Knee arthroscopy is used for the treatment of meniscal (cartilage) tears of the knee.
Meniscal injuries of the knee are one of the most common orthopaedic injuries we see in our surgical practice today. The meniscus is a piece of cartilage in the knee that cushions the joint, like a shock absorber.
When you cause an injury to the meniscus, you lose the cushion that protects your knee joint, resulting in pain and stiffness on movement and your knee might even ‘lock up’ when you are walking. Common causes of meniscal injuries include activities that involve twisting or pivoting at the knee.
Meniscal injuries are very common in professional athletes or anyone who plays a lot of football, basketball, tennis and golf. They are also frequently experienced by anyone who participates in contact sports, and in members of the armed forces, due to the nature of their training and combative profession.
This type of orthopaedic surgery is also called keyhole surgery and involves two 1cm cuts in the front of the knee. A fibre optic camera is inserted through one of the 1cm cuts and our working instruments are inserted through the other.
This is generally a low risk operation and most patients are discharged the same day as the orthopaedic surgery on the Gold Coast.
These are your post-operative instructions from Dr Hartley for the period following your arthroscopy (keyhole) knee surgery.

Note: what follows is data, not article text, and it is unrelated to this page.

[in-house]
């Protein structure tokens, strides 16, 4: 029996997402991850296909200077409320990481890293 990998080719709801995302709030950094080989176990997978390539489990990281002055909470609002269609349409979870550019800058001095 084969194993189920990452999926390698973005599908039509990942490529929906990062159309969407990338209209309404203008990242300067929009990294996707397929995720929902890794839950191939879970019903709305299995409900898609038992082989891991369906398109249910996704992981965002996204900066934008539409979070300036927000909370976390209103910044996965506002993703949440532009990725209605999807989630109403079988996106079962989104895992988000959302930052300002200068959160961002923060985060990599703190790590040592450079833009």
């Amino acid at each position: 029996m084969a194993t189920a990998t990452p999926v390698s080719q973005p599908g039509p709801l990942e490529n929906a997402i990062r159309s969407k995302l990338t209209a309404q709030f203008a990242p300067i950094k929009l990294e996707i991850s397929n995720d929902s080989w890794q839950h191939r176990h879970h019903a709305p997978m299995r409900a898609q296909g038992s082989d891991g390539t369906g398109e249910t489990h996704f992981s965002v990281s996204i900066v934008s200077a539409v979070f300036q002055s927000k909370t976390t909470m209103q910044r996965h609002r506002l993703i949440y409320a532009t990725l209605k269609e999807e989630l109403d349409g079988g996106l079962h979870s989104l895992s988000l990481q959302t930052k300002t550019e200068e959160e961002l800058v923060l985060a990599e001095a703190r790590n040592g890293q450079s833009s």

The four most common questions we are asked by our patients are:
Should I move or exercise after arthroscopy (keyhole) knee surgery?
How long do I leave my dressings on my knee after arthroscopy (keyhole) knee surgery?
What pain relief medication can I use after arthroscopy (keyhole) knee surgery?
How long until I can drive again following arthroscopy (keyhole) knee surgery?
We will answer these questions in turn below:
During the first two weeks after surgery, you really need to try and let your knee rest. You can walk on your knee, so long as it is not too painful, but rest is paramount.
Some patients need to use crutches for a few weeks, so please do so if you need the extra support. As far as formal exercises are concerned, you don’t need to perform any particular exercises at this stage.
It is important that you keep your dressings on your knee for at least 48hrs. If they become loose or dirty, you can remove the outer crepe and wool bandage.
However, you must leave the sticky dressings on until your next follow-up appointment with Dr Hartley. The sticky dressings are splash-proof, so you can still have a shower - but do not stream water directly onto the dressing.
You can take simple analgesics, such as Panadol Osteo regularly and Endone for breakthrough pain. Also, make sure to take your other regular medications as prescribed by your doctor.
If your knee is more painful after 3-4 days, please phone Dr Hartley’s practice for advice.
If the surgery is on your left knee and you drive an automatic car, you can drive as soon as you can safely get in and out of the car.
In all other cases, you can drive as soon as you can stand safely on the operated leg – making sure that you can stand and lift your good leg off the ground for five seconds.
For more information on what to do after arthroscopy (keyhole) knee surgery, please call our receptionist - Annie Thomas on 1300 447 563 or complete our online enquiry form.